Turns out expectations are a dangerous thing. We expected the Raptors to come into Game 2 against the Wizards with a sense of urgency. The team could not afford to go down 2-0 before heading to Washington. In the first quarter, the fire was there. DeMar DeRozan came out with aggressive drives, Jonas Valanciunas worked the post, and the Raptors crept out to a modest five point lead. Sure, Kyle Lowry was not playing particularly well, but that could sort itself out right? That was the first quarter.
But then the Wizards realized they could get any shot they wanted, and our woes began.
By the end of the half, after John Wall and Bradley Beal decided to carve up the Raptors "defense" any which way they wanted, the score was 60-48 in favour of the Wiz. The Raptors looked lost; transition D, pick-and-roll D, boxing out, nothing was working. By this point, Beal had 20 points, and Wall had a double-double of 12 points and 10 assists. (The Raptors as a team had 10 assists.) The rebounding advantage was almost 2-to-1 for the Wizards. And Lowry, already playing poorly, had three fouls. As you would expect, more time for Greivis Vasquez was not the answer. (And the less said about James Johnson's emergence in the second quarter, the better.)
But we expect the Raptors to come back. As bizarre as it sounds, it always feels like the Raps - armed with newly crowned Sixth Man Lou Williams, swag champ Vasquez and streaky shooters in Patrick Patterson (15 points on perfect 6-for-6 shooting) and Terrence Ross - are never out. Despite getting outscored 34-18 in the second quarter, with the trends suggesting that a loss was inevitable, the Raptors clawed back.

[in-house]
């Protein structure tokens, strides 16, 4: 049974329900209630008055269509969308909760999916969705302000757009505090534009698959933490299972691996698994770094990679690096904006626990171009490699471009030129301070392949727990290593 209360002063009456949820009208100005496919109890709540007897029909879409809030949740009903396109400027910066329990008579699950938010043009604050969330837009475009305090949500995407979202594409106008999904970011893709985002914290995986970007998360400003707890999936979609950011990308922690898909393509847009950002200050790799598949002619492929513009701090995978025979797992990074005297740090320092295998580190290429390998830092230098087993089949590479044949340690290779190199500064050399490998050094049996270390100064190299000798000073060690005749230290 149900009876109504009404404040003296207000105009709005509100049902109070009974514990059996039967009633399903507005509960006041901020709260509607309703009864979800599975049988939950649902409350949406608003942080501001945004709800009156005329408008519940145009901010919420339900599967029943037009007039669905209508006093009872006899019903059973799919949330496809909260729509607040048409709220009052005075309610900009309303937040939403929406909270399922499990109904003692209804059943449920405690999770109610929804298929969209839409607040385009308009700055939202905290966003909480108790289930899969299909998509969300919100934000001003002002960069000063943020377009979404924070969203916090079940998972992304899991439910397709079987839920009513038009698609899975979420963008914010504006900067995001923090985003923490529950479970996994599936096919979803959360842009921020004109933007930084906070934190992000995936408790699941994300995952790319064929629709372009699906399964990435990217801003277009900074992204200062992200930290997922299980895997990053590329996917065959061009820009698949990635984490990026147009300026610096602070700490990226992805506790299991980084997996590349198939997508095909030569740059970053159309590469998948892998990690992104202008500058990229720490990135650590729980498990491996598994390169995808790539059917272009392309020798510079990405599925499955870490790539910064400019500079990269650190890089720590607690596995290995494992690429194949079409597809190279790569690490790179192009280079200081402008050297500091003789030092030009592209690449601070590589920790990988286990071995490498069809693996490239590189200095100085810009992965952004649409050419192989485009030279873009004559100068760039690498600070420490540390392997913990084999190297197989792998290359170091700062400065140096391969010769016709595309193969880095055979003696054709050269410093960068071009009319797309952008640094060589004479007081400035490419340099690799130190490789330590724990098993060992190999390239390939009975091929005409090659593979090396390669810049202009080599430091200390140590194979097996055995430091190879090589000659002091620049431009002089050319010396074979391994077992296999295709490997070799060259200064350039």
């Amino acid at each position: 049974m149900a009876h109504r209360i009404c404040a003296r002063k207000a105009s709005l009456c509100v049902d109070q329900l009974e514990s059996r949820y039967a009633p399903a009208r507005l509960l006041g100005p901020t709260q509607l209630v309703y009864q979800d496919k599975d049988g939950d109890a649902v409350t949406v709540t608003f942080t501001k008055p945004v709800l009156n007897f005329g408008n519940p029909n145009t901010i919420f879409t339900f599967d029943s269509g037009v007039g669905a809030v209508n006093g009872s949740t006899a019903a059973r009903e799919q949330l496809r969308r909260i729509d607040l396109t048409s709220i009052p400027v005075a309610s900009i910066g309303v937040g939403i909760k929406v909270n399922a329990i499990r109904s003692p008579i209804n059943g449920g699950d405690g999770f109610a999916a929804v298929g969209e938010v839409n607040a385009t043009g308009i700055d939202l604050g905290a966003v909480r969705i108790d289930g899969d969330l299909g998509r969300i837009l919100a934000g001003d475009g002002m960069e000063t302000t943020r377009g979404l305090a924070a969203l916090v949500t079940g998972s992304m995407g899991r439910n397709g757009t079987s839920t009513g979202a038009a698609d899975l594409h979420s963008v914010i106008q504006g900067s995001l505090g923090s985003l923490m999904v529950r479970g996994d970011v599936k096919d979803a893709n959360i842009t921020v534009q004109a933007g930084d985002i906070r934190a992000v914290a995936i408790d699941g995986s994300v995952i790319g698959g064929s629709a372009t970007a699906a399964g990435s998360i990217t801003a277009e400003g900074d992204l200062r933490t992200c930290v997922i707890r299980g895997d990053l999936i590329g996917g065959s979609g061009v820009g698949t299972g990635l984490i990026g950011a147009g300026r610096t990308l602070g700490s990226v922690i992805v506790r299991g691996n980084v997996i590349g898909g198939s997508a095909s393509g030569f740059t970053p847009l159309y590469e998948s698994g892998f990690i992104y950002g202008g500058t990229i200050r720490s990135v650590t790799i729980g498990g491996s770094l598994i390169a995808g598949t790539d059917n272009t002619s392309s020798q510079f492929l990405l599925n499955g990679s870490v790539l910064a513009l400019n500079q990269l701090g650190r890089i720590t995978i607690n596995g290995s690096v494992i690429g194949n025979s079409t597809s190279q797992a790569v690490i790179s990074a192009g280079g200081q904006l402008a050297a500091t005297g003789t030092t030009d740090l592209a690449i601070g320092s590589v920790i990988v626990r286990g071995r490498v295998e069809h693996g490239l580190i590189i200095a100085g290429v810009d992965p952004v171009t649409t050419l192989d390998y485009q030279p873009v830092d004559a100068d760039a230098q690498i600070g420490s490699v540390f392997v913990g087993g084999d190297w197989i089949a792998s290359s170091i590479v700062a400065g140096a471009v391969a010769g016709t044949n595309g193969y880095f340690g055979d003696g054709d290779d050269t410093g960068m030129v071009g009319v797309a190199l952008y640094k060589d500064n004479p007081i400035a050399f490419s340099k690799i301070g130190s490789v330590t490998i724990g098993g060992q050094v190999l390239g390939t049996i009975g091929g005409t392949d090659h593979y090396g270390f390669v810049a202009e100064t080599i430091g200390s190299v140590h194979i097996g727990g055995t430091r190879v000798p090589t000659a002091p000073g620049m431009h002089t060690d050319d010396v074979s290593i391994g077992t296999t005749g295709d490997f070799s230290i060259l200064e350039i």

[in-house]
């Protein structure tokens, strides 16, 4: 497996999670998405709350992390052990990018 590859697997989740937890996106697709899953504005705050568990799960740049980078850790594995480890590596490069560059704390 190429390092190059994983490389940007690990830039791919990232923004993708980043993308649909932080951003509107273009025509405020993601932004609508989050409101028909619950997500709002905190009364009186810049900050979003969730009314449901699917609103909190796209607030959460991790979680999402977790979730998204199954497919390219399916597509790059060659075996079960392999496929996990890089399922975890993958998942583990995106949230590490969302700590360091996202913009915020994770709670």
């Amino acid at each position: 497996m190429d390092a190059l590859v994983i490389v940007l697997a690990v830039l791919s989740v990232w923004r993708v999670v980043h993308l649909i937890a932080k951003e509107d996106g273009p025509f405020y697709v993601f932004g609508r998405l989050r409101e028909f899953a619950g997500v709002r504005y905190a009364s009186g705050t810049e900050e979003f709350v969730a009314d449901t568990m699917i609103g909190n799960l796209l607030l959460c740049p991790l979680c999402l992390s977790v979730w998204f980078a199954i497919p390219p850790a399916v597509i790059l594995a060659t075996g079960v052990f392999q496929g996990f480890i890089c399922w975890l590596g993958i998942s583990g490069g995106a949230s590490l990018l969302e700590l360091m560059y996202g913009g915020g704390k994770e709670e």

Our expectations created a mirage. After the Raps pulled to within two in the 3rd quarter, the Wizards blazed back on a 10-0 run to effectively kill the spirit of the Raptors. A run of three pointers from Wall, Drew Gooden (of all people), and Otto Porter put the Raps down by 97-75. The game was over. We just had to wait for the clock to count down.
The final says 117-106, but it may as well have been a 20-30 point deficit. The Raptors could not play defense, could not get rebounds, and despite hitting shots, could not produce enough of an efficient offense to hurt the Wizards. Wall and Beal, playing like the best backcourt in the East, finished with 26 points-17 assists and 28 points, respectively. While DeRozan and Williams finished with 20 points each, it was not enough.
And poor Kyle Lowry, hounded all night by defenders and... something (expectations?), was forced to watch another game slip away from the bench, an injury taking him off the court this time.
The Raptors look dead. And now we expect them to lose. It's funny how those things turn so quickly.
What did you guys think of the game?